Bullying, Substance Abuse and Where to Go From Here
Sticks and stones may break bones, but mean words and taunts are proving to be harmful as well. Every day, kids across the country are bullied at school. Not only does this behavior make it difficult for them to learn, but in some cases, students skip school from fear of being bullied.
Last year, the White House elevated this issue by holding a bullying prevention summit to provide resources for schools. And recently, pop sensation Lady Gaga launched the Born This Way Foundation to empower teens to be nicer and more accepting of each other. "The victim and the bully are both going through mental turmoil," noted Gaga at the launch event. "Don't just save the victim, save the bully."
Gaga may be onto something. A new study published in Addictive Behaviors, found that bullies are more likely to use alcohol, drugs and cigarettes than non-bullies. And four out of five youth arrests either involve substance use, are committed while under the influence, or the kid later admits to having a substance abuse problem.
So where do we go from here?
Over at GOOD Magazine, Liz Dwyer chimes in with ideas on preventing and addressing bullying:
Psychologist and family counselor Dr. Kenneth Shore says it’s not enough for school districts to write "zero-tolerance" anti-bullying policies or hold a special assembly. Instead, he recommends that every school form a standing committee made up of students, parents, and school staff to be responsible for planning and implementing a prevention program. Shore also says it’s crucial for educators to take time out from their lessons to hold special classroom meetings at which kids can discuss times they’ve been bullied, and to make the consequences of bullying clear to all students.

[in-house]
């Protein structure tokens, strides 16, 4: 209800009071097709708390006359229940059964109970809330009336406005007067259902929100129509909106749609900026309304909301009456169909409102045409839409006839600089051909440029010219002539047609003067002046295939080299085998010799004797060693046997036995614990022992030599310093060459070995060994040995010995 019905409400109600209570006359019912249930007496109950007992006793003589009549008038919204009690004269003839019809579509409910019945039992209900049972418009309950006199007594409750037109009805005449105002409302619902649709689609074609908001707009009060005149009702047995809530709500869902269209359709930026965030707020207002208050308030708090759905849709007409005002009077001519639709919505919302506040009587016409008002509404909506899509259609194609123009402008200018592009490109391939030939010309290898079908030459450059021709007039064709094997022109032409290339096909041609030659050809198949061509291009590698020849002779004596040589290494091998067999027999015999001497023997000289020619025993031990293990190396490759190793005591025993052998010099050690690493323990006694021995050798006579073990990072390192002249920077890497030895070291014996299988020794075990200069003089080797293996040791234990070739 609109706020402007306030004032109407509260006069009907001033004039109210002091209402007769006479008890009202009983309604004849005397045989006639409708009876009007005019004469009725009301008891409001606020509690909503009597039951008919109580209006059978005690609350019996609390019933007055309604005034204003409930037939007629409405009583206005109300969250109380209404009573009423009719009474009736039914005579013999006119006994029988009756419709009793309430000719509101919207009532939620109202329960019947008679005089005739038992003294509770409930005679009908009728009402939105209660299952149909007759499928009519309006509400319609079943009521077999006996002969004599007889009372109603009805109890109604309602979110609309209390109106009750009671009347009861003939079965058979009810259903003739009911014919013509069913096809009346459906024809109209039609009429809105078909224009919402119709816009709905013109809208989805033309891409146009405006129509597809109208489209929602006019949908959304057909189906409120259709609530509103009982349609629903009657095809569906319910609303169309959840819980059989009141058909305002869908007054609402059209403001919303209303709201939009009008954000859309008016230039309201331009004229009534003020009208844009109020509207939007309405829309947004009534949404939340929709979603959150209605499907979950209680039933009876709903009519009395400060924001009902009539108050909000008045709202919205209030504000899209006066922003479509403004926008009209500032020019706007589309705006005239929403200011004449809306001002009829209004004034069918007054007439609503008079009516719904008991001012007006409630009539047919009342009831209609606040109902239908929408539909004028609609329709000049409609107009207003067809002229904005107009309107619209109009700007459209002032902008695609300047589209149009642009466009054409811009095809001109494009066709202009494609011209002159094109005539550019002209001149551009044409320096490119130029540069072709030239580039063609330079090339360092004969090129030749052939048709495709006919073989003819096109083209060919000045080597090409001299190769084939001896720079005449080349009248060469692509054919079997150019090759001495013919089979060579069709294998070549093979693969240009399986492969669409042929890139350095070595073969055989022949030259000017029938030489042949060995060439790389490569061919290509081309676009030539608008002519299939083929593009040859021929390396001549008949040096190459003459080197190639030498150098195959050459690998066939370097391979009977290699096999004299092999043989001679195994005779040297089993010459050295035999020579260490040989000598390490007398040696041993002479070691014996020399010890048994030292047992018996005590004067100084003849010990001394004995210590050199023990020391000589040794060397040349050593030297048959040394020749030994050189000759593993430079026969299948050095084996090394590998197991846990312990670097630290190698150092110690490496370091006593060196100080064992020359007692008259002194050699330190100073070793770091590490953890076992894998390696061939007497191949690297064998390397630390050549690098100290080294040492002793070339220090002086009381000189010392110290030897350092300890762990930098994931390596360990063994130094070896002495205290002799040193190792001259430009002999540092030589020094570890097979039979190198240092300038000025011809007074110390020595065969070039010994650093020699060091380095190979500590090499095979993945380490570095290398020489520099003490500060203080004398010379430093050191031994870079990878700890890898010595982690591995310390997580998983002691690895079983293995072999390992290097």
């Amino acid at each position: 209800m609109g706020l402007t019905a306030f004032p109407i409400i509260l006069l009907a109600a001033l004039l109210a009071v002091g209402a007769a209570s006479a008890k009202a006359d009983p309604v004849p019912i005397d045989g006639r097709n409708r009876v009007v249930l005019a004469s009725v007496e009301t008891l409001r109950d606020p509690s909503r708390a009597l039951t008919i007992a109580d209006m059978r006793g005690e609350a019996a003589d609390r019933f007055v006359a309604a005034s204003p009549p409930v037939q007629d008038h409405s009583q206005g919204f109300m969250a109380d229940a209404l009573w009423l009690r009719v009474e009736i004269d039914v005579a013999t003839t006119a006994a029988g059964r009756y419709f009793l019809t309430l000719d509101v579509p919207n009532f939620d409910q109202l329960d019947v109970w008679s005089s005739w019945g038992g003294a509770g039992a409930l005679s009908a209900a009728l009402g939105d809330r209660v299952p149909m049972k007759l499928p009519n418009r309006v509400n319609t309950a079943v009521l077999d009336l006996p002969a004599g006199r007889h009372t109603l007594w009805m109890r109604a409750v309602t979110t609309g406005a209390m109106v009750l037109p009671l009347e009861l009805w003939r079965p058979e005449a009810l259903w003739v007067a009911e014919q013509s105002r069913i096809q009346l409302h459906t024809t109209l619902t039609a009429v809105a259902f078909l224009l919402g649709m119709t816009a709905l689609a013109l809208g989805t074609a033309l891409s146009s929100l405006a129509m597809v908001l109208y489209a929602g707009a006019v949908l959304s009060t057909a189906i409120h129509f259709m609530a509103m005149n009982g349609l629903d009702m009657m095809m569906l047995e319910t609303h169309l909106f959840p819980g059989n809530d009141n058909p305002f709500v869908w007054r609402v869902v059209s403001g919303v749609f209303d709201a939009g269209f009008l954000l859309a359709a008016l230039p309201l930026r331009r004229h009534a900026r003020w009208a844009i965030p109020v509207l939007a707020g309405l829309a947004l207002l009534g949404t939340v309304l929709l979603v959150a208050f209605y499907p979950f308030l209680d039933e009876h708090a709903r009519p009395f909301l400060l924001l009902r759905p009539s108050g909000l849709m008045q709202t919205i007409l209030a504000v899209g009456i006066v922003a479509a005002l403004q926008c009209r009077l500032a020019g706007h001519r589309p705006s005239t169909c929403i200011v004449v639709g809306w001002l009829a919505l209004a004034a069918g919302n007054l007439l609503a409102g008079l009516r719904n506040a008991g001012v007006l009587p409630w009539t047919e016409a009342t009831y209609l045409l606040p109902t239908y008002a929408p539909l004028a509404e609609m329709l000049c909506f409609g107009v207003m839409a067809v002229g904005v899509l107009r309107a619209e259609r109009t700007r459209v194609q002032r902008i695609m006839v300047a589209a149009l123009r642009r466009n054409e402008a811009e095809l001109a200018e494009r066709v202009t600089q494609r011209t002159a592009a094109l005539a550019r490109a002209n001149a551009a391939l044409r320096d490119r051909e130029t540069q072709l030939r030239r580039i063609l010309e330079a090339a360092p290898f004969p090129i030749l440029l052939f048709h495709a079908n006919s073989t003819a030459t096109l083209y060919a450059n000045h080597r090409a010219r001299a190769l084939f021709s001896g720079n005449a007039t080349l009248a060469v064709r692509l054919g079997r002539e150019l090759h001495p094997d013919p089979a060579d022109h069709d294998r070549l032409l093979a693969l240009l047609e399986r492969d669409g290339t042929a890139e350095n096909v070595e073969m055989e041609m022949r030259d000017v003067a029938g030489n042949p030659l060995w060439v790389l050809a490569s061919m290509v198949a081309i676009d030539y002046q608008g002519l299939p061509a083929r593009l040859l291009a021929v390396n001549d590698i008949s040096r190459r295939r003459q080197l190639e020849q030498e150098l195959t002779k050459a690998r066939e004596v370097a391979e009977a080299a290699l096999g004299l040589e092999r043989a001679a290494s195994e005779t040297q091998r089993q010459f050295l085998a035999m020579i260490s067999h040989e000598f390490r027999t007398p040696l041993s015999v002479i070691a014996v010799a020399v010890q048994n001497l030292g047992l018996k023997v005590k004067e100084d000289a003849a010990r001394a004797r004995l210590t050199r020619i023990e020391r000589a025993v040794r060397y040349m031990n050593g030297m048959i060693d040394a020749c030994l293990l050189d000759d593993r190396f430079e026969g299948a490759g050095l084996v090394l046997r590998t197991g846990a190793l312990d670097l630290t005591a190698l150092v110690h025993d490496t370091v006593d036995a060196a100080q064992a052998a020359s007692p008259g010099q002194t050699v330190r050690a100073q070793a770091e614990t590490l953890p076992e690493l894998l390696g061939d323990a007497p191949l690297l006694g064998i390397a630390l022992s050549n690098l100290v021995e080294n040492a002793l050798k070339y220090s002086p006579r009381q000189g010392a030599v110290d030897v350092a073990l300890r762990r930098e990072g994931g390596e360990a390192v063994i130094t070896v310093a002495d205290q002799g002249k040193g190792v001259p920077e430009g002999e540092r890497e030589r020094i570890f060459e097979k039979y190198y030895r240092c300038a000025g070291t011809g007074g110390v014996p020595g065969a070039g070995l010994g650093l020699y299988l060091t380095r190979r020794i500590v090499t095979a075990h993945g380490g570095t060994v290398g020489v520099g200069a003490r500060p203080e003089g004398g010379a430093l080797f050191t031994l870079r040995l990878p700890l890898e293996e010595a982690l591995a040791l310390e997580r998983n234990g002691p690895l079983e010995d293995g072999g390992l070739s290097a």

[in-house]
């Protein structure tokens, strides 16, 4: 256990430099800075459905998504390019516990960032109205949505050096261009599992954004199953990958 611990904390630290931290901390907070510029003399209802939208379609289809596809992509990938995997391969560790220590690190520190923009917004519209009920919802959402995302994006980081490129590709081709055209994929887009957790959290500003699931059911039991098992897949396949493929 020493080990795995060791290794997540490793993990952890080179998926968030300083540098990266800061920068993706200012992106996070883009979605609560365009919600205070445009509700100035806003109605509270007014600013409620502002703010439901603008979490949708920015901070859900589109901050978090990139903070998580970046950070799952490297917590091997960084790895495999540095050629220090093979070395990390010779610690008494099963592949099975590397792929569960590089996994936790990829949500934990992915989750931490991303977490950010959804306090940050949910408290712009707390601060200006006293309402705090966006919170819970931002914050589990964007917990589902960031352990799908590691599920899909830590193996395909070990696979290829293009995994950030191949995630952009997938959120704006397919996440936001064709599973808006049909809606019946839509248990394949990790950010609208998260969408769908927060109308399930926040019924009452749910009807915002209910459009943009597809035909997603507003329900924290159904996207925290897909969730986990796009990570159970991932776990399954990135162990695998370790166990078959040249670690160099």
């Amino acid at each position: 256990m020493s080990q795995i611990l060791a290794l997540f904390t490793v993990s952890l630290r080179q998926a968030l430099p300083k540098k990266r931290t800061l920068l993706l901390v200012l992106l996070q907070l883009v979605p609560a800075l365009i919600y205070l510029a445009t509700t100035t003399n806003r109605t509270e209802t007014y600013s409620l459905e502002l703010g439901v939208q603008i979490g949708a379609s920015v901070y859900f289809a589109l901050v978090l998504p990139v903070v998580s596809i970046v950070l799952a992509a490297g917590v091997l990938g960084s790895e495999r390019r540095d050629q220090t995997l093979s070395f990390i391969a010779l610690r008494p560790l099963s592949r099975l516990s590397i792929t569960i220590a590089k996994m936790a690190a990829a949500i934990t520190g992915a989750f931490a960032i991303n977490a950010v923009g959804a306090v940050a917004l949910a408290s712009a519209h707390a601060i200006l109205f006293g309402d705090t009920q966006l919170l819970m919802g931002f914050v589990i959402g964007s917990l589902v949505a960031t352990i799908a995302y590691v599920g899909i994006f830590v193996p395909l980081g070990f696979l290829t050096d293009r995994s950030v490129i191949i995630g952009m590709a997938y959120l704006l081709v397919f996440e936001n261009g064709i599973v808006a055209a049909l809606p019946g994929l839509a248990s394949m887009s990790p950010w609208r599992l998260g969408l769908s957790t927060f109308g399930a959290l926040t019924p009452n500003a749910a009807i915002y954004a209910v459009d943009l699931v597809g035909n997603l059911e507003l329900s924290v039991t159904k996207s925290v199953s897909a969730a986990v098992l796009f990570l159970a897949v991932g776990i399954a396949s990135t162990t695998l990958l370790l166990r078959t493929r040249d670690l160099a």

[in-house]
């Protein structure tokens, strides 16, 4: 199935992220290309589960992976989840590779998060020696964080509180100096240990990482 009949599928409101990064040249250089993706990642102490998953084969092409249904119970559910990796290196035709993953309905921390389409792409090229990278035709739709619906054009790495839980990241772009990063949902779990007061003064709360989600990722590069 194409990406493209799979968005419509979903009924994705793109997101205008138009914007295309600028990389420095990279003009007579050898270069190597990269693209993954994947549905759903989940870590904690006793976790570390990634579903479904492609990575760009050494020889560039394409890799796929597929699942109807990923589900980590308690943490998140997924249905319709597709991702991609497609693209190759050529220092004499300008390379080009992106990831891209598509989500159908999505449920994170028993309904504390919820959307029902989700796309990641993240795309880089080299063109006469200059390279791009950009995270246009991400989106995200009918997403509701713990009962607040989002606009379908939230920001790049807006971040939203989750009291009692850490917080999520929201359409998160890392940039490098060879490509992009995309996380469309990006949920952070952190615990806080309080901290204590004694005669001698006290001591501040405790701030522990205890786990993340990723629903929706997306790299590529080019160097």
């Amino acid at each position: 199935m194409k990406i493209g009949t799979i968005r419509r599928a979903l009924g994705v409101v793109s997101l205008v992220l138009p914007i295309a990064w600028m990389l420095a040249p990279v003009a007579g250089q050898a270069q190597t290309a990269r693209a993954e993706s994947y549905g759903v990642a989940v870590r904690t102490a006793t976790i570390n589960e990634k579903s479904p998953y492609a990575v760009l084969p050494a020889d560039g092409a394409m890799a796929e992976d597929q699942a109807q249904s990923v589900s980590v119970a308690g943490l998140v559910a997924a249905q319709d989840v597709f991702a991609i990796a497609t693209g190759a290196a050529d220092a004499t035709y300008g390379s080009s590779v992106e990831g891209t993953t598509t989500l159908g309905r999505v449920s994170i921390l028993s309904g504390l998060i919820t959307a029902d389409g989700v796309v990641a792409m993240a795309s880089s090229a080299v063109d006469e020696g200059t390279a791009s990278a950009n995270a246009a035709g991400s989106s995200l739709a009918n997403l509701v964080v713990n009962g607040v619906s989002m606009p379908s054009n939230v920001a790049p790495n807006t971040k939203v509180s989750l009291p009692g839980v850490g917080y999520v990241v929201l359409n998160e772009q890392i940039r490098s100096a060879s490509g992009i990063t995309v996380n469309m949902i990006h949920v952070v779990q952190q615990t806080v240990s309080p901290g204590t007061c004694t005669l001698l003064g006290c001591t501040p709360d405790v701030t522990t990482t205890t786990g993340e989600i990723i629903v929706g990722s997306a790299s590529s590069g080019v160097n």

Shore says research shows that schools that create comprehensive programs see a 50 percent drop in bullying. So if we know what steps help foster a culture of caring—and we know it works—why don't more school communities take action? Part of the answer is that parents and teachers still accept bullying as a normal part of life, a rite of passage that helps kids learn to deal with the real world.
What steps are your schools taking to address and prevent bullying in schools?
Liz Wu is a Digital Accounts Manager at Prichard Communications, where she oversees digital outreach for Reclaiming Futures and edits Reclaiming Futures Every Day. Before joining the Prichard team, Liz established the West Coast communications presence for the New America Foundation, where she managed all media relations, event planning and social media outreach for their 6 domestic policy programs. Liz received a B.A. in both Peace and Conflict Studies and German from the University of California at Berkeley. She tweets from @LizSF.
*Photo at top by Flickr user Chesi - Fotos CC